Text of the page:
U.S. District Judge Emmet Sullivan in Washington will return to the national spotlight Tuesday when he sentences Michael Flynn, a former lieutenant general who briefly served as President Donald Trump’s national security adviser, for lying to federal investigators in their probe into Russian interference in the 2016 U.S. election.
Sullivan, a Clinton appointee to the U.S. District Court for the District of Columbia, will decide whether Flynn goes to prison. Flynn’s defense attorneys from Covington & Burling and prosecutors working under special counsel Robert Mueller III have both recommended a sentence without jail time, citing Flynn’s extensive and timely cooperation with the government.
Sullivan previously served on the District of Columbia Superior Court as an appointee of President Ronald Reagan, and he later served on the D.C. Court of Appeals, the District of Columbia’s top appellate court, under President George H.W. Bush.
His tenure has been marked by occasionally colorful commentaries on the conduct of government lawyers and criticism of prosecutors for reaching corporate settlements that are not accompanied by prosecutions of individuals. In a quarter century on the bench, Sullivan has routinely drawn high-profile cases, among them the Justice Department’s mishandled prosecution of former U.S. Sen. Ted Stevens and the government’s successful challenge in 2016 to Staples’ proposed takeover of Office Depot.
What follows are things to know about Sullivan:
➤➤ “Turn that plane around.” Sullivan made headlines in August when he learned that a mother and daughter had been “spirited away” by airplane while their asylum case was pending before him. Calling the move “outrageous,” Sullivan ordered the government “to turn that plane around either now or when it lands.” He added: “Turn that plane around and bring those people back to the United States.” Prosecutors said they understood Sullivan’s frustration and promised to comply with his order. Later in August, in a separate asylum case, Sullivan told Justice Department lawyer Erez Reuveni that he appreciated his “professionalism” and his efforts to “undo the wrong” committed against the mother and daughter.
➤➤ Sullivan has often criticized white-collar prosecutions that don’t include charges against individual executives. In August 2010, before signing off on a $298 million deferred-prosecution agreement resolving claims that Barclays PLC hid the source of funds moving into the United States from sanctioned countries, Sullivan pressed prosecutors on why no executives were facing charges. “No one goes to jail, no one is indicted, no individuals are mentioned as far as I can determine,” Sullivan said. “There’s no personal responsibility.” Sullivan praised Justice Department guidance encouraging prosecutors to pursue individuals behind corporate misconduct. “From one who has often criticized deferred-prosecution agreements for corporations as sweetheart deals that essentially require stockholders to pay the criminal fines for individuals who are criminally culpable, I applaud the new policies,” Sullivan told The National Law Journal in 2015.
Later that year, he delivered harsh criticism of the Justice Department’s $900 million settlement with General Motors resolving claims that the carmaker concealed information about a deadly safety defect in its vehicles from U.S. regulators. GM’s deferred prosecution agreement with the government, he said, provided “a shocking example of potentially culpable individuals not being criminally charged.”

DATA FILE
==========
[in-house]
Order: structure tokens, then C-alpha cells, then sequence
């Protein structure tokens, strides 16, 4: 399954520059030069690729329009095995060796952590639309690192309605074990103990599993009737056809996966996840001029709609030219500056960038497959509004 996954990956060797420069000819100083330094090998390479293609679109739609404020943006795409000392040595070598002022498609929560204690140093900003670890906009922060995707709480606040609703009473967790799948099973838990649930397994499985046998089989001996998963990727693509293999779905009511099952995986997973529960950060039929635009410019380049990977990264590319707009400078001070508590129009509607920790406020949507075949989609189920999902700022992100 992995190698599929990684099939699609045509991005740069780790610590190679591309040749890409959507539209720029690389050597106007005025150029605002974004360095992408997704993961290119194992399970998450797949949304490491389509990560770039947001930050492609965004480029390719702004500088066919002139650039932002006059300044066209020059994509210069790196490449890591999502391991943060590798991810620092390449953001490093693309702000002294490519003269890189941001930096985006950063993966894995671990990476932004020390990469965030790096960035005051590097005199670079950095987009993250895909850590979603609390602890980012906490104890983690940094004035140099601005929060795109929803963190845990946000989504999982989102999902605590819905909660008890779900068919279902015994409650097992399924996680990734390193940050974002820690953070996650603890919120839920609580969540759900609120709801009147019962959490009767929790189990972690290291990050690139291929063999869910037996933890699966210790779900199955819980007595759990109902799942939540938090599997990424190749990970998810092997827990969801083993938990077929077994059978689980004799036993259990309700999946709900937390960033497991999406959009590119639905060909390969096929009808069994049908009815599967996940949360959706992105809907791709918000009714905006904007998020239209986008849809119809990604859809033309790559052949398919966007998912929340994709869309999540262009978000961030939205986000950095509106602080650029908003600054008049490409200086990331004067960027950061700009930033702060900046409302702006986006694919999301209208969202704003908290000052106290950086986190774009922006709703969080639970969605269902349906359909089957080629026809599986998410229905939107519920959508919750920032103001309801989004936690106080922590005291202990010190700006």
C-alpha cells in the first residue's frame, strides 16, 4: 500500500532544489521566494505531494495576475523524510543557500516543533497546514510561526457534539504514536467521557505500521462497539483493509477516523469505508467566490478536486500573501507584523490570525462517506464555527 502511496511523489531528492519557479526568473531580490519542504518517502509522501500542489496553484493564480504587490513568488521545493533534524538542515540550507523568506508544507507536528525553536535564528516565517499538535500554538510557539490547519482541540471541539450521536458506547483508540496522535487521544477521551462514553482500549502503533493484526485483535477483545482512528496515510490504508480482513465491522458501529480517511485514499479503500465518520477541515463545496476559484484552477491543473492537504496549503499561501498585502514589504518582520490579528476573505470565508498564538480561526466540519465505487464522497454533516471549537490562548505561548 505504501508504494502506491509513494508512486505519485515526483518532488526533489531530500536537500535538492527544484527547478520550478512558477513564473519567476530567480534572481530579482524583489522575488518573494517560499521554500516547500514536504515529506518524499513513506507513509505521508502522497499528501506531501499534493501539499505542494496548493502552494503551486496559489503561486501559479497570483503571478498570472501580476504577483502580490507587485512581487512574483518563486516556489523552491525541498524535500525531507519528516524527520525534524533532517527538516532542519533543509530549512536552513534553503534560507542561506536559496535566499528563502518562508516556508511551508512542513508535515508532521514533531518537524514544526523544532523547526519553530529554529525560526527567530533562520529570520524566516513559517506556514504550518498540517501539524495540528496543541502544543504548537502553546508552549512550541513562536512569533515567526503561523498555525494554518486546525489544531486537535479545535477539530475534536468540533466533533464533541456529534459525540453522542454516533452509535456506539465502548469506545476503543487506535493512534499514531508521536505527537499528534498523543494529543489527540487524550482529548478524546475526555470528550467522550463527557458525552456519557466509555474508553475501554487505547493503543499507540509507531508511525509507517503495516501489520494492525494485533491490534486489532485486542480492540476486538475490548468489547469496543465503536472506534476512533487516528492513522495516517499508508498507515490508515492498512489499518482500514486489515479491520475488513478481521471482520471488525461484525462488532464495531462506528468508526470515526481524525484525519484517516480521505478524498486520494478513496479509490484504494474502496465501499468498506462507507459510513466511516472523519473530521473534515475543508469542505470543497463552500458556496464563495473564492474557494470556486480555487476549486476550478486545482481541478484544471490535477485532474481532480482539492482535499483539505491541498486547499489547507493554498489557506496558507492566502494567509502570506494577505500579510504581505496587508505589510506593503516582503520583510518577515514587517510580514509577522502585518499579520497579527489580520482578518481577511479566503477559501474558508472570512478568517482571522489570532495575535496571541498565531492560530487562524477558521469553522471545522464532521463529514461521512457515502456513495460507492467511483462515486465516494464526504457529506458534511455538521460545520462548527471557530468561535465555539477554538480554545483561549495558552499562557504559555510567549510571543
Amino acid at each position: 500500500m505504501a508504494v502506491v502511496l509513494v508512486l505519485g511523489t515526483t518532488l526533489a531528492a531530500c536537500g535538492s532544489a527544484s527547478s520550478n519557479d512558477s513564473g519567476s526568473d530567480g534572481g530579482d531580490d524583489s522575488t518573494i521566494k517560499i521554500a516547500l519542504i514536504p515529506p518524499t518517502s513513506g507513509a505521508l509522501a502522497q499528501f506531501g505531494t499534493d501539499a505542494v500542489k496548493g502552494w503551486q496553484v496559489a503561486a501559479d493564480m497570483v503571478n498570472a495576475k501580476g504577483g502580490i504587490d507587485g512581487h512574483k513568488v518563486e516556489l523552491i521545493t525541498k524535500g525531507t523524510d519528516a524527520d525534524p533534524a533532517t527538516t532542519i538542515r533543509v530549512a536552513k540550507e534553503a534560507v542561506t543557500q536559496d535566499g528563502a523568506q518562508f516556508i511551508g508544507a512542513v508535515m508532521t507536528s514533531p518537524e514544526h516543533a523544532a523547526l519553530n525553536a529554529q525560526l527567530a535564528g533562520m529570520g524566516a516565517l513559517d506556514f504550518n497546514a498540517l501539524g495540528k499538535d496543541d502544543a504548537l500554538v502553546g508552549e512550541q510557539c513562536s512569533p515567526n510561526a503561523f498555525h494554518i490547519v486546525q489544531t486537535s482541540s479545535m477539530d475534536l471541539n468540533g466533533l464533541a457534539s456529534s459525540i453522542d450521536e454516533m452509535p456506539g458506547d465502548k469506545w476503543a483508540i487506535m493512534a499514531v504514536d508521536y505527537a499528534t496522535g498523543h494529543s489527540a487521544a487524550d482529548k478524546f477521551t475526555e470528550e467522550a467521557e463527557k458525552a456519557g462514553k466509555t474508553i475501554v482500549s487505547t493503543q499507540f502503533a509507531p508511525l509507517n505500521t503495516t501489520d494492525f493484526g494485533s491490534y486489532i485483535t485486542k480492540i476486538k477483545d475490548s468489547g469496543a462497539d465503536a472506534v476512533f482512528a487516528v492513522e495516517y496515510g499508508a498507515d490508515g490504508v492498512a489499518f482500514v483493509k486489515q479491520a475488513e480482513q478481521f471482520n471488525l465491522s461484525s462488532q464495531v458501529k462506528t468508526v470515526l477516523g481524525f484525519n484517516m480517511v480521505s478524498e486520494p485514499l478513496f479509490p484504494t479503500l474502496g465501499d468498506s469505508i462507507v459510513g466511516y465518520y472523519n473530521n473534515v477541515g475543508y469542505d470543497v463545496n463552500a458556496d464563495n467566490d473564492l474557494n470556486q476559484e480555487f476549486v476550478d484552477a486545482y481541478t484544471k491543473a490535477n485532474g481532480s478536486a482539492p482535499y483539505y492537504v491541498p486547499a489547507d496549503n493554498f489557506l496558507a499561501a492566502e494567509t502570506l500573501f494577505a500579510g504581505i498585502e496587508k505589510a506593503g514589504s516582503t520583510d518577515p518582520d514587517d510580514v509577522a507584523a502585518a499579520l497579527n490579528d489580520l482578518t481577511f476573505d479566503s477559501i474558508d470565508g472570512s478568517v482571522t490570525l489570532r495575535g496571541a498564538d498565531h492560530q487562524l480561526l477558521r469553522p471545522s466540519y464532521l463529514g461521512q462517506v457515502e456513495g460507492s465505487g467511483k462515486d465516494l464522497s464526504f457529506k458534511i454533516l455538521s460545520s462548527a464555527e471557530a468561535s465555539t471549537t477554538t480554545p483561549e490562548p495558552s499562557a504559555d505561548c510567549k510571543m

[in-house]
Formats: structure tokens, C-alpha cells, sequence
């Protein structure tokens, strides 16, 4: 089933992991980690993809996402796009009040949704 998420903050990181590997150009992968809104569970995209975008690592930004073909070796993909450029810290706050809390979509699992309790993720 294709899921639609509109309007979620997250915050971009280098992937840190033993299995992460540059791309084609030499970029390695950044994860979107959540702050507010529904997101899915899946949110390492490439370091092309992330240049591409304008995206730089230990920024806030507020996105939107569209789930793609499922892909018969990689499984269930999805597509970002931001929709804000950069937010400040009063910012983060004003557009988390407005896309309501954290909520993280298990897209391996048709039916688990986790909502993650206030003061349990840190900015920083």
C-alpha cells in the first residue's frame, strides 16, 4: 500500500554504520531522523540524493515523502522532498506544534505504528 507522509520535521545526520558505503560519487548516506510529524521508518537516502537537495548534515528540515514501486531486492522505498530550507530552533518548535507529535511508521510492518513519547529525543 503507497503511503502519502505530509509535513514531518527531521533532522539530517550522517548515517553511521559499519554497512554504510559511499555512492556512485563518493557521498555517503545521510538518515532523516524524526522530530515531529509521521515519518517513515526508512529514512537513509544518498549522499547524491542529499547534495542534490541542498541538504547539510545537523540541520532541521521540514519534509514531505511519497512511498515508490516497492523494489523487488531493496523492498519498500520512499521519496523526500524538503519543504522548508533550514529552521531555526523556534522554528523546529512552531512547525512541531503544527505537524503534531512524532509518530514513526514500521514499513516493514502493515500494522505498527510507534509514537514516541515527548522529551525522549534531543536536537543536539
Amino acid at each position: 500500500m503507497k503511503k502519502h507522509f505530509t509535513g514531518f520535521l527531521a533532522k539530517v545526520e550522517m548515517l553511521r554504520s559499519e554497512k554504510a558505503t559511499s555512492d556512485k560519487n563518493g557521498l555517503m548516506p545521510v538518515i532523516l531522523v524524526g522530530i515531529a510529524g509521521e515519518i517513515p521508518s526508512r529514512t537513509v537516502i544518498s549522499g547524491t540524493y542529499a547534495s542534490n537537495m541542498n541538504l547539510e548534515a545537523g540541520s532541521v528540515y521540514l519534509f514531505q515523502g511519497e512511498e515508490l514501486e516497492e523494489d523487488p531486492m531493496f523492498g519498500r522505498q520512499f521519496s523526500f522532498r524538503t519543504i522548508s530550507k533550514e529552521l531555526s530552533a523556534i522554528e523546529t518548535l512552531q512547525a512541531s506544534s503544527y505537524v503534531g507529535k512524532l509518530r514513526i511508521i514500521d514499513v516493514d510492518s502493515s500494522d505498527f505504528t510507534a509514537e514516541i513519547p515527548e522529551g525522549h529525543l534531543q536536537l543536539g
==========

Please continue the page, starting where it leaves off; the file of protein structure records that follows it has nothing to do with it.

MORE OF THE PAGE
➤➤ Sullivan’s keenly aware of prosecution ethics. Sullivan, about a decade ago, was the trial judge assigned to the Ted Stevens public-corruption case. Sullivan sharply rebuked the government several times in that legal saga, railing against Justice Department lawyers for failing to timely disclose potentially exculpatory evidence to Stevens’ defense lawyers at Williams & Connolly. He later named a special prosecutor to probe the prosecutors’ errors, saying: “In 25 years on the bench, I have never seen anything approaching the mishandling and misconduct that I have seen in this case.”
The Stevens case proved instructive for Sullivan. He wrote in a 2017 Wall Street Journal column that he now issues what are known as “Brady” orders in criminal cases. These orders inform prosecutors of their legal and ethical responsibilities, and their obligation to seek out and provide, in a timely fashion, any potentially exculpatory evidence to the defense.
“This reminds the prosecutors who appear before me exactly what is required of them, and it ensures that any who intentionally withhold evidence can be held accountable,” Sullivan wrote in the Journal op-ed. Sullivan said he’s encouraged fellow judges to adopt the same practice, including urging an advisory committee on criminal procedure rules to offer up an amendment that would require such disclosures.
➤➤ Sullivan’s docket includes another legal thorn in the Trump administration’s side: A lawsuit, brought by Democratic lawmakers, who allege the president’s continued interest in his Washington hotel runs afoul of the Constitution’s emoluments clause, which prohibits the president and other government officials from receiving gifts from foreign countries. Sullivan gave the lawsuit an important boost in September, when he turned down a Justice Department effort to dismiss the case on standing grounds.
In the months leading up to Trump’s election, Sullivan oversaw the Federal Trade Commission’s challenge to Staples’ proposed acquisition of Office Depot. Sullivan agreed to block the deal, ruling that the FTC had shown there was a “reasonable probability” that the combination of the two rival chains would drive up prices for large corporations that buy office supplies in bulk. The proposed “merger will substantially impair competition in the sale and distribution of consumable office supplies to large Business-to-Business customers,” Sullivan wrote in his May 2016 order.